It must have been Saturday, because Dad answered the door when the exasperated lady called to complain about Saddler. “Your dog viciously attacked me!” Perhaps it would have been courteous if Zach would have explained the situation to Dad, but how was he to know that the lady was coming to complain? Zach listened from the living room and snickered as Dad used a bit of diplomacy and a dash of humor to smooth the situation over.Even so, I don’t think that lady lasted too long in the community.

Zach eventually let Uncle James take Saddler coon hunting. He fought the all other dogs in order to get to tree the coon first. Once Saddler had been coon hunting, he didn’t want to do anything else. After a while Zach ended up selling Saddler to Uncle James, who hunted with him for a long time. Sometimes creatures are just born to do something, and Saddler was born to tree coons. We tried to make him a pet, but he was a hunter. Sometimes you just have to let things be what they are, you’ll waste your energy trying to change them.

Liars and Lies I’ve Been Told

Since the majority of the history in rural towns is oral, my goal is to give you a few tools to help you differentiate between what’s fact and what’s oral fiction.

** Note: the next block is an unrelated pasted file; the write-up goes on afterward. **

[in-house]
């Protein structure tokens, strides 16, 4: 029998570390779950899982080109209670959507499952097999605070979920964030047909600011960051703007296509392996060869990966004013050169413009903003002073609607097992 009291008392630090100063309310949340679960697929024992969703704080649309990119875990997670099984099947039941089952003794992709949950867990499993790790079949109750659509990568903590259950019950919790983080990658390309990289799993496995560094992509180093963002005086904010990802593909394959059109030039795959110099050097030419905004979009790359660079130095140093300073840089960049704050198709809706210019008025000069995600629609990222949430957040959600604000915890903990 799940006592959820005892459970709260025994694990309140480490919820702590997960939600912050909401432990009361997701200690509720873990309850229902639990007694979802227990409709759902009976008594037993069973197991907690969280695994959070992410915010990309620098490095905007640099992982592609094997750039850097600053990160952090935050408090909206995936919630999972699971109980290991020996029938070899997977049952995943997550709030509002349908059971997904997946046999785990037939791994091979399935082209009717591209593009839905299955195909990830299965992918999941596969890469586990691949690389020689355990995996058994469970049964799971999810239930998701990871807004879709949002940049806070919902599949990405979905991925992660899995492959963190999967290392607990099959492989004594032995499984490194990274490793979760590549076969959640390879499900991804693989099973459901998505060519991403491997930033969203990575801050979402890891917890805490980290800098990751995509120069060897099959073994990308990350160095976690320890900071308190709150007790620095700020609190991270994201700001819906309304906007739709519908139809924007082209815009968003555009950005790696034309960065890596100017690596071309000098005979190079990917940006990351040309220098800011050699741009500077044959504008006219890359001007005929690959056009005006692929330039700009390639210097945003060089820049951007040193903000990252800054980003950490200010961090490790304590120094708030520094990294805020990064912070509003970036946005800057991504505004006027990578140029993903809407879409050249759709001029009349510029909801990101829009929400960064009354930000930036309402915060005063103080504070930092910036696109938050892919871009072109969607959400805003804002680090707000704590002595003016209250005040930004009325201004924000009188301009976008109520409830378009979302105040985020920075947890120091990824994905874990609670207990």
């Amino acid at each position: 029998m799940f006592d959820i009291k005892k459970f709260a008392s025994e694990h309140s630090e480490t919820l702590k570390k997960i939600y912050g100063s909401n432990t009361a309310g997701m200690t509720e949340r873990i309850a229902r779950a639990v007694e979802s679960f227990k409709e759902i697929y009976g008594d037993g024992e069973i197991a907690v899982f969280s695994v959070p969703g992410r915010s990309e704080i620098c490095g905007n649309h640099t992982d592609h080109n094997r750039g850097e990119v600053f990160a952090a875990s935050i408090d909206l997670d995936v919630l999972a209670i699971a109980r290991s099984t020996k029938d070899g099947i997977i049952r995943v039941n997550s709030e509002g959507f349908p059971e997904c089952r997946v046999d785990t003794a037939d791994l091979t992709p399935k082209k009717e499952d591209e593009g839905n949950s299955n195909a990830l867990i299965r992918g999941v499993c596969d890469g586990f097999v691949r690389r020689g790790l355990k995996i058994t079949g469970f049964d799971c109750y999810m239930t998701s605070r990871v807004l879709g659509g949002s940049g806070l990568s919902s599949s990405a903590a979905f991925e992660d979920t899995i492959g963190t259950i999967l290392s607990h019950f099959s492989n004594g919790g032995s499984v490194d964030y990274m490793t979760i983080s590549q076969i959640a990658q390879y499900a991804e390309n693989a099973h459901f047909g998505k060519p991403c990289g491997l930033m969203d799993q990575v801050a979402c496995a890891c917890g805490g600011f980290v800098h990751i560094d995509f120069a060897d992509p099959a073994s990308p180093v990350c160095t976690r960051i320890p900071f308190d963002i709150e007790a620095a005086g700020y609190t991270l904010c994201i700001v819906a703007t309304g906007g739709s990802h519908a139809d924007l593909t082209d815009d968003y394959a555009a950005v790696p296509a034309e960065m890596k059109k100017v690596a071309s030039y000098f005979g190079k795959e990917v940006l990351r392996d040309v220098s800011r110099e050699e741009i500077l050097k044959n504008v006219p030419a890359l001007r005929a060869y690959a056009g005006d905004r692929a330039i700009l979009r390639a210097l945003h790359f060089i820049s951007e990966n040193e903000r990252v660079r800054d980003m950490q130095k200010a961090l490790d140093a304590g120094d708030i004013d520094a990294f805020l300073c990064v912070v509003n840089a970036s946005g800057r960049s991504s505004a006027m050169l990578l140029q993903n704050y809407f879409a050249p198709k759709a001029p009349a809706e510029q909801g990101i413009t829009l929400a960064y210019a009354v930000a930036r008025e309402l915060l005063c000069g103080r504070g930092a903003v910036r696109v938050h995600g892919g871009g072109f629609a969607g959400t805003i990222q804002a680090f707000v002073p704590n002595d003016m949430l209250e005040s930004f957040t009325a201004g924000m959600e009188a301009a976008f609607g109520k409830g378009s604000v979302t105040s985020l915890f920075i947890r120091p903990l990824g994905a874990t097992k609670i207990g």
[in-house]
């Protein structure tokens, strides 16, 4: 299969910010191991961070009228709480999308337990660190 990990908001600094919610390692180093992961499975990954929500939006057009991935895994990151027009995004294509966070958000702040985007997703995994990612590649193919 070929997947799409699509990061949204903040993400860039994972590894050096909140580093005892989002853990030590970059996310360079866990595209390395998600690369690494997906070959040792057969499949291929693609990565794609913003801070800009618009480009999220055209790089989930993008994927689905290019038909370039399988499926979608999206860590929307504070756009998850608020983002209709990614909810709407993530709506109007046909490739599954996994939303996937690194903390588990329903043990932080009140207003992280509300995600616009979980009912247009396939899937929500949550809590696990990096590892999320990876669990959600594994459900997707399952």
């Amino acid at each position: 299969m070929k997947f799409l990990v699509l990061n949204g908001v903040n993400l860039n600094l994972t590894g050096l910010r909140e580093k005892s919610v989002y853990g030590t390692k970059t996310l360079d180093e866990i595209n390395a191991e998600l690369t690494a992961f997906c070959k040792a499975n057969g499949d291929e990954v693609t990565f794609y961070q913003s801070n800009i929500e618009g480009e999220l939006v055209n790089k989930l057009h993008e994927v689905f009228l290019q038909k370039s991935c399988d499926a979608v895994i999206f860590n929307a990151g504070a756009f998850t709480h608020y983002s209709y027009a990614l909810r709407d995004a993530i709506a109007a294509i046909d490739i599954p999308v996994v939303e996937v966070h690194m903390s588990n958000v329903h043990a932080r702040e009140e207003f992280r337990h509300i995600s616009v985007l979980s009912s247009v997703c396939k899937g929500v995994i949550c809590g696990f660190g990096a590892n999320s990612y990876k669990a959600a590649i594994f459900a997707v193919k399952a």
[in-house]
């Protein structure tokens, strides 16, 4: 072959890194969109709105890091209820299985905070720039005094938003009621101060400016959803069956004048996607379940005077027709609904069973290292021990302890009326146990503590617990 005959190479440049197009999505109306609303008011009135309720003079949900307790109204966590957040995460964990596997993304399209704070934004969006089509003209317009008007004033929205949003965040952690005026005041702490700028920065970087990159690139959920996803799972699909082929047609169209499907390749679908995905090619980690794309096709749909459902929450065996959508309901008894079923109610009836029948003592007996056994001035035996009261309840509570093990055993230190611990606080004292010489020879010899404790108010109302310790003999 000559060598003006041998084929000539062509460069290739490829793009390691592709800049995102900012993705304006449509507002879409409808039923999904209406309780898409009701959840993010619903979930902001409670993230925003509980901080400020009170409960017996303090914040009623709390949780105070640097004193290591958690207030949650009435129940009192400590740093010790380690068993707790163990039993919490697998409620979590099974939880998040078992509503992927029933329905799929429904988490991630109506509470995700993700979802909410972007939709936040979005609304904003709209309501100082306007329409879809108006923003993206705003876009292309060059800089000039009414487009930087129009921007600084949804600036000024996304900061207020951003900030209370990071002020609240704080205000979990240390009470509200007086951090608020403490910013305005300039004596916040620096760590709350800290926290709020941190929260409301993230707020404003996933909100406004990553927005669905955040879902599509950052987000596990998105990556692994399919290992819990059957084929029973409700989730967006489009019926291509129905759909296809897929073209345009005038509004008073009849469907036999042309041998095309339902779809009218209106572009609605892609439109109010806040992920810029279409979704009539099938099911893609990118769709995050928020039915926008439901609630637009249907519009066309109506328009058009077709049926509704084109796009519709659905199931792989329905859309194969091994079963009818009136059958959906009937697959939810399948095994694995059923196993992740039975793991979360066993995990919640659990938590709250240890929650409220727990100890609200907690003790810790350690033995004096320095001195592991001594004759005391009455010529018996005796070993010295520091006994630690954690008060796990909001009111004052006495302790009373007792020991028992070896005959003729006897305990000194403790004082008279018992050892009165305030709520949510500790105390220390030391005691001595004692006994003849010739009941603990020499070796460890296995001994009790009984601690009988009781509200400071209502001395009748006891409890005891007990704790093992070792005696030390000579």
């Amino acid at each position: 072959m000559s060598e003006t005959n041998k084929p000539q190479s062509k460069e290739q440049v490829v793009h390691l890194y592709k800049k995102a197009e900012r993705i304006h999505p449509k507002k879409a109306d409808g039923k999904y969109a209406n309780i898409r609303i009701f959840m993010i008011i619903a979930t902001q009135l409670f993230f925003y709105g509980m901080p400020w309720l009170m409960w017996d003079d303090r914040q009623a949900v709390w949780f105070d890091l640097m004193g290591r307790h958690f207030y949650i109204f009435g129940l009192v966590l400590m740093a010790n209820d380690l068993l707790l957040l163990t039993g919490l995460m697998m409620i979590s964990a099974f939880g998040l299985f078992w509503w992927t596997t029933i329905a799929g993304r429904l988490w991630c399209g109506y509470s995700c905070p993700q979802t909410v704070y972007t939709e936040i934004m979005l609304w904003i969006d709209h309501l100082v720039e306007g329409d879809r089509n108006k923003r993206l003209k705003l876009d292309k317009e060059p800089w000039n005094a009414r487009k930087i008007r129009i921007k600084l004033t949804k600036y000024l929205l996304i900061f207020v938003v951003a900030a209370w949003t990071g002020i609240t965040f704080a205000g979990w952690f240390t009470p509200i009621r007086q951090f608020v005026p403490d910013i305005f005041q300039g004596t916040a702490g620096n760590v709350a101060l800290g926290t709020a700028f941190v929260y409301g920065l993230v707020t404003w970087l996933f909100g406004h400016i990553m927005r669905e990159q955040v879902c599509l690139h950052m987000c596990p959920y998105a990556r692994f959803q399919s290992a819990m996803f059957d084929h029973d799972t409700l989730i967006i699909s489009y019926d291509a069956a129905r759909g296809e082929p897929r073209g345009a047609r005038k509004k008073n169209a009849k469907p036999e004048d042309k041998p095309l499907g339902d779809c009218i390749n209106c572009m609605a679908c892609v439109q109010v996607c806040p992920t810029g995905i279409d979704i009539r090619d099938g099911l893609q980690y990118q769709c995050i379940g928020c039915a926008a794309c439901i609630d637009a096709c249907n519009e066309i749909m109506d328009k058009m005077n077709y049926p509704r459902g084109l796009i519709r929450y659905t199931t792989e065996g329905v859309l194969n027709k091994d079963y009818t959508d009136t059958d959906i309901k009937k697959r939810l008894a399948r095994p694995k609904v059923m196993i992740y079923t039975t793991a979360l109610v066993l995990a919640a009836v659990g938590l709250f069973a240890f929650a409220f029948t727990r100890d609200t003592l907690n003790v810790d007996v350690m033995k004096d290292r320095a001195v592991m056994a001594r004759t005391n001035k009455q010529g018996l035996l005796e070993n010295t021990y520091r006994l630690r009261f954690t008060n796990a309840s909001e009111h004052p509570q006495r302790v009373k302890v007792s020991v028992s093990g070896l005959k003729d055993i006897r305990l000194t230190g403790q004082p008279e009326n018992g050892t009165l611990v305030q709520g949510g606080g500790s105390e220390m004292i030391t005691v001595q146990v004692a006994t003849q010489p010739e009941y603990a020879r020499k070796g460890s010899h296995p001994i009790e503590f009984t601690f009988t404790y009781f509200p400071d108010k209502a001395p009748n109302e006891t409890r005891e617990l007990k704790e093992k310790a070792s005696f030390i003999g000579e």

I’ve spent much of my life sorting out which of the stories given to me as a child were true and which were not. It’s not as easy as you’d think, because much of the time the truth can be more outrageous than any liar’s tale. For instance, my Great Grandfather, Daniel Webster Wells, used to catch catfish out of the Coosa River that were four feet long. I know this is true, because I have pictures. I know that I shot my neighbor with a BB Gun too, as I got a terrible spanking for that. But there are some stories that I haven’t quite been able to verify. It’s these tales that make you wonder, not because of the bizarre content, but because of the source.  Some people are fun to listen to, but not very credible. In the harshest terms, they are liars. There are so many types of liars that it’s almost not fair to group them all in the same category, but God isn’t fair, he’s just, and he decided that all liars shall have their part in the lake which burneth with fire and brimstone. I do not condone lying, but this is not a sermon, it’s more of a essay on the different types of liars. Since the majority of the history in rural towns is oral, my goal is to give you a few tools to help you differentiate between what’s fact and what’s oral fiction.